Starch is the killer food not sugar. There is a distinction to be made – the sugar I am referring to is organically grown and unrefined other sugars have sulphites and chemicals in.
There is such a downer on sugar in health circles it boarders on illegal discrimination.
As Oncology Nutrition a dietetic practice group of the Academy of Nutrition and Dietetics states:
“While researchers continue to investigate the connection between sugar and cancer, it remains a source of anxiety-inducing speculation and misinformation in the media and on the internet. Of course, the undeniable answer is that glucose (the form of sugar used most in the body) feeds every cell in the body, and is so important to the function of your brain that the body has several back up strategies to keep blood sugar levels normal. Even without any carbohydrate in the diet, your body will make sugar from other sources, including protein and fat.”
The point that is constantly missed is that the brain must have sugar. Another point is that the brain will take sugar from other sources including protein and fat. The body will literally eat itself if the blood sugar is low and remains low.
The good, the bad and the downright ugly
The good thing about sugar is that it gets to the brain very quickly so a spoonful of sugar is a great pick-me-up.
The bad thing about sugar is not sugar itself but what it is generally put with – starch. Starch in cakes, pies, bread, pastries and biscuits.
Like eating salt, too much is too salty and makes you want to vomit. Eating too many spoonfuls of sugar would also make you feel sick, so you stop.
The consumption of too much starch on the other hand doesn’t make you feel sick or want to vomit, the body stores starch as fat, so you just get fat. Fat on your stomach, fat around your thighs, fat around your organs and fat in your arteries. A silent killer.
Sugar gets to the blood stream and therefore the brain, in an instant when it is in the mouth and dissolves under the tongue.
Starch has to be thoroughly digested by amylase in the mouth and again in the small intestine and is taken to the liver to be stored as, you’ve guessed it, fat. The liver releases this fat – glycogen, if it senses that the blood sugar (which the brain must have) is low. When the liver has too much glycogen and there is more incoming it sends the stored glycogen to the arteries as fat – hence heart disease.
In the past, we didn’t have the machinery to grind grains into such fine flours. Bread was very coarse and dense. Cakes were lumps of bread. Biscuits were hard, dried pieces of bread.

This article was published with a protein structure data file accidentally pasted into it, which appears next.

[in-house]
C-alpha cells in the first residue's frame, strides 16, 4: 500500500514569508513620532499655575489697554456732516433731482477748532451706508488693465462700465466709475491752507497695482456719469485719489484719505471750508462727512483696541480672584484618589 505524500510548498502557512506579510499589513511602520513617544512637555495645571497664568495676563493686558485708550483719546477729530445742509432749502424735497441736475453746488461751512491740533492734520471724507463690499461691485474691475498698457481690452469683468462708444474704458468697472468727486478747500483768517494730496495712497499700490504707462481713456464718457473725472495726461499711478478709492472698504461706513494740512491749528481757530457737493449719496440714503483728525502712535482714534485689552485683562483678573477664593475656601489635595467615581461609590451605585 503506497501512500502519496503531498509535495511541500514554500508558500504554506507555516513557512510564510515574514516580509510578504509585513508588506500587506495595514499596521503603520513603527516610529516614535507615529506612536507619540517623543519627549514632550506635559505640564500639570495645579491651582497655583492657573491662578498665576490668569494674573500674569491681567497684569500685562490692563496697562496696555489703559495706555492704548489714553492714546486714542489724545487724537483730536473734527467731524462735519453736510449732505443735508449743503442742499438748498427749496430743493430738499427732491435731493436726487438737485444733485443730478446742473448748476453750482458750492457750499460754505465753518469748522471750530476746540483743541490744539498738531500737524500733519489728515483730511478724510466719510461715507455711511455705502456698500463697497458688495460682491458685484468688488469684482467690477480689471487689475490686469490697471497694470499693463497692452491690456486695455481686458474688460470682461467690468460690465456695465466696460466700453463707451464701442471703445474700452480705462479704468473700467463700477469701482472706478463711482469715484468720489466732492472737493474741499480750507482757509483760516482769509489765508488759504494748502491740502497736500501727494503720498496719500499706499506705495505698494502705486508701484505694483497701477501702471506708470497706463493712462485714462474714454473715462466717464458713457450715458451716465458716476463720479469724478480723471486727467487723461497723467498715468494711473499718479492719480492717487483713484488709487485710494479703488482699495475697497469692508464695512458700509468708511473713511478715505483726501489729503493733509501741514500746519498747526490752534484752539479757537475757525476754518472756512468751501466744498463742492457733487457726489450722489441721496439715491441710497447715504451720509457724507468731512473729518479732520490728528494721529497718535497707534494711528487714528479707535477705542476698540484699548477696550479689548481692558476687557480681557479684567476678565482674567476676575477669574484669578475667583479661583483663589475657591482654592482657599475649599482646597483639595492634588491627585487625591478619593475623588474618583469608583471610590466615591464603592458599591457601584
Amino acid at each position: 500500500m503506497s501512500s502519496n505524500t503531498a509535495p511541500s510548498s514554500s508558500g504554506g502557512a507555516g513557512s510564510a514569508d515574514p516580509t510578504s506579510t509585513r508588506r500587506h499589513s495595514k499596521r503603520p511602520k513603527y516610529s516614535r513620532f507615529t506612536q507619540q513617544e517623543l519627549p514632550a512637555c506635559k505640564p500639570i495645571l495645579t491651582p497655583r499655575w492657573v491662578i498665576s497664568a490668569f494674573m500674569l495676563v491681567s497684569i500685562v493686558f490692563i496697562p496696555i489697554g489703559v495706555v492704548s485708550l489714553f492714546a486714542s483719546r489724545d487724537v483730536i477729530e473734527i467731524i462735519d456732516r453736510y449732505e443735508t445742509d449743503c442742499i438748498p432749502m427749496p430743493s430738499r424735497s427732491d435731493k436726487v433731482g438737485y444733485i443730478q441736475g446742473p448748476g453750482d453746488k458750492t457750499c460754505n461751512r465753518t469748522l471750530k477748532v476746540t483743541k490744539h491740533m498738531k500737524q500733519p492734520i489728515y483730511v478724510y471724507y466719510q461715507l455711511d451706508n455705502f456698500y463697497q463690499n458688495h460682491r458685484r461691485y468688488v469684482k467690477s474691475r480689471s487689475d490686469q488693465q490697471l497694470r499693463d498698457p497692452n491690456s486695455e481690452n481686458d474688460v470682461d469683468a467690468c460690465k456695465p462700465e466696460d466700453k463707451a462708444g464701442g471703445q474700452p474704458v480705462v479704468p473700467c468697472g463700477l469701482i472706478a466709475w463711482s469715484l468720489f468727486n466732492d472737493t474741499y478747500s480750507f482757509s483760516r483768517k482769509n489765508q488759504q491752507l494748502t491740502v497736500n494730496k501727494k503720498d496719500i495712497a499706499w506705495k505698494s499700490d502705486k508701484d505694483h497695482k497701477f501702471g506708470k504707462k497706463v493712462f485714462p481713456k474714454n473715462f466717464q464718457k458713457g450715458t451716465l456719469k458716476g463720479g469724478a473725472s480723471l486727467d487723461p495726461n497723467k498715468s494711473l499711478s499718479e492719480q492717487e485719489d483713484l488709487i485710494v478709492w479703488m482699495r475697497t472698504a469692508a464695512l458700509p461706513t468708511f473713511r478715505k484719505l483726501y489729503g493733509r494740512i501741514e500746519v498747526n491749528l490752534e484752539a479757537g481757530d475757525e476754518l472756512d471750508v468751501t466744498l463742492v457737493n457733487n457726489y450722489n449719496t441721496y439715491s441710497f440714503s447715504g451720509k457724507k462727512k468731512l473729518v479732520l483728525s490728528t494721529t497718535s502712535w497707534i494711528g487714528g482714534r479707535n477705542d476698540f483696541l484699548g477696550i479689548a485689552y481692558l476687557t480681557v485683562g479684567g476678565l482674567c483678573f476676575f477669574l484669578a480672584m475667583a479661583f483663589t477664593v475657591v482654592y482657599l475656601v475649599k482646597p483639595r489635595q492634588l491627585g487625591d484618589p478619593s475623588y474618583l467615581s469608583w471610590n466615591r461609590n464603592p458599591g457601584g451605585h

The grain that formed the coarse bread would have been roughly ground using stones, the large bits of the outer husk removed by hand, and the rest of the ‘flour’ would have been soaked until a healthy bloom appeared which was the yeast and then the bread would have kneaded, allowed to rise and put in an oven to cook. I wouldn’t mind betting that one slice of that kept you going for days.
Nowadays all our food is made from wheat and a day won’t go by when we have not consumed a wheat product or two or three or four. This wheat is saturated in a variety of chemicals and processed without fermenting the grains, so no wonder there are so many people who cannot eat wheat. It beggars belief that anyone can!
Starch is everywhere!
Starch isn’t just in grains of wheat. Starch is found in all types of grains from rice grains to pulses and nuts. Flours are made from all sources: grains, pulses, seeds and nuts and they should all be fermented and grown without chemicals but they are not. Starch is also found in vegetables and fruits.
We don’t eat endless products made from vegetables and fruits but we do eat mega amounts of products from flours. The list is endless: bread, cakes, pies, biscuits, pastries, pizza bases, tortillas, wraps, pancakes, pasta, crackers, cereals, cereal bars, muesli, tahini (sesame seed flour) I am sure there are more.
Obesity is now a Number 1 killer because the stored fat can cause lethal problems to the organs of the body.
Good Food Menu
(Use organic produce and kindly cared for and fed animals)
Breakfast – 2 eggs preferably fried in butter and grilled tomatoes with organic dry cured bacon
Snack – a banana
Lunch – meat, cheese or fish and salad and fruit – grapes, oranges
Snack – an apple
Supper – a meal designed from meat/fish or cheese and green veg like kale, salad leaves and red and orange veg like carrots, red peppers.